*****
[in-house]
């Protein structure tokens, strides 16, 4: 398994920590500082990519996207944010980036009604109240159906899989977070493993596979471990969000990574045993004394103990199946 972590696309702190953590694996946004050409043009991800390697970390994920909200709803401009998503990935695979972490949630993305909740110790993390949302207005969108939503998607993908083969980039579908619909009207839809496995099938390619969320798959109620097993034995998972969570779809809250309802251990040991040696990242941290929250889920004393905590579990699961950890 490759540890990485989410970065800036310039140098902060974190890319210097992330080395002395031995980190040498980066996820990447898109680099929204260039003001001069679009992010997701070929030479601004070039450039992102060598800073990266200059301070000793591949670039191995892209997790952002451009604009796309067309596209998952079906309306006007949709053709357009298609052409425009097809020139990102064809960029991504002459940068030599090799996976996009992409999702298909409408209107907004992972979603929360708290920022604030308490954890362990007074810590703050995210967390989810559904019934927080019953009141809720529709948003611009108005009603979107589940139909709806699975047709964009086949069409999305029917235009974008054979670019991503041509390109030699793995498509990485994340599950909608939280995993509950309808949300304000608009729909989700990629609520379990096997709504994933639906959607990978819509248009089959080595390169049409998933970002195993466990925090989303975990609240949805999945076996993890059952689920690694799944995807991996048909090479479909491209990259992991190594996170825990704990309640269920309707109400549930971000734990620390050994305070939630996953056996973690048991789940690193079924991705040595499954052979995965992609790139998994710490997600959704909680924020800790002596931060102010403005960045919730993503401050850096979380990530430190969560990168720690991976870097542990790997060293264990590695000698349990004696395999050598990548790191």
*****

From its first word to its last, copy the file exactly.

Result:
[in-house]
């Protein structure tokens, strides 16, 4: 398994920590500082990519996207944010980036009604109240159906899989977070493993596979471990969000990574045993004394103990199946 972590696309702190953590694996946004050409043009991800390697970390994920909200709803401009998503990935695979972490949630993305909740110790993390949302207005969108939503998607993908083969980039579908619909009207839809496995099938390619969320798959109620097993034995998972969570779809809250309802251990040991040696990242941290929250889920004393905590579990699961950890 490759540890990485989410970065800036310039140098902060974190890319210097992330080395002395031995980190040498980066996820990447898109680099929204260039003001001069679009992010997701070929030479601004070039450039992102060598800073990266200059301070000793591949670039191995892209997790952002451009604009796309067309596209998952079906309306006007949709053709357009298609052409425009097809020139990102064809960029991504002459940068030599090799996976996009992409999702298909409408209107907004992972979603929360708290920022604030308490954890362990007074810590703050995210967390989810559904019934927080019953009141809720529709948003611009108005009603979107589940139909709806699975047709964009086949069409999305029917235009974008054979670019991503041509390109030699793995498509990485994340599950909608939280995993509950309808949300304000608009729909989700990629609520379990096997709504994933639906959607990978819509248009089959080595390169049409998933970002195993466990925090989303975990609240949805999945076996993890059952689920690694799944995807991996048909090479479909491209990259992991190594996170825990704990309640269920309707109400549930971000734990620390050994305070939630996953056996973690048991789940690193079924991705040595499954052979995965992609790139998994710490997600959704909680924020800790002596931060102010403005960045919730993503401050850096979380990530430190969560990168720690991976870097542990790997060293264990590695000698349990004696395999050598990548790191």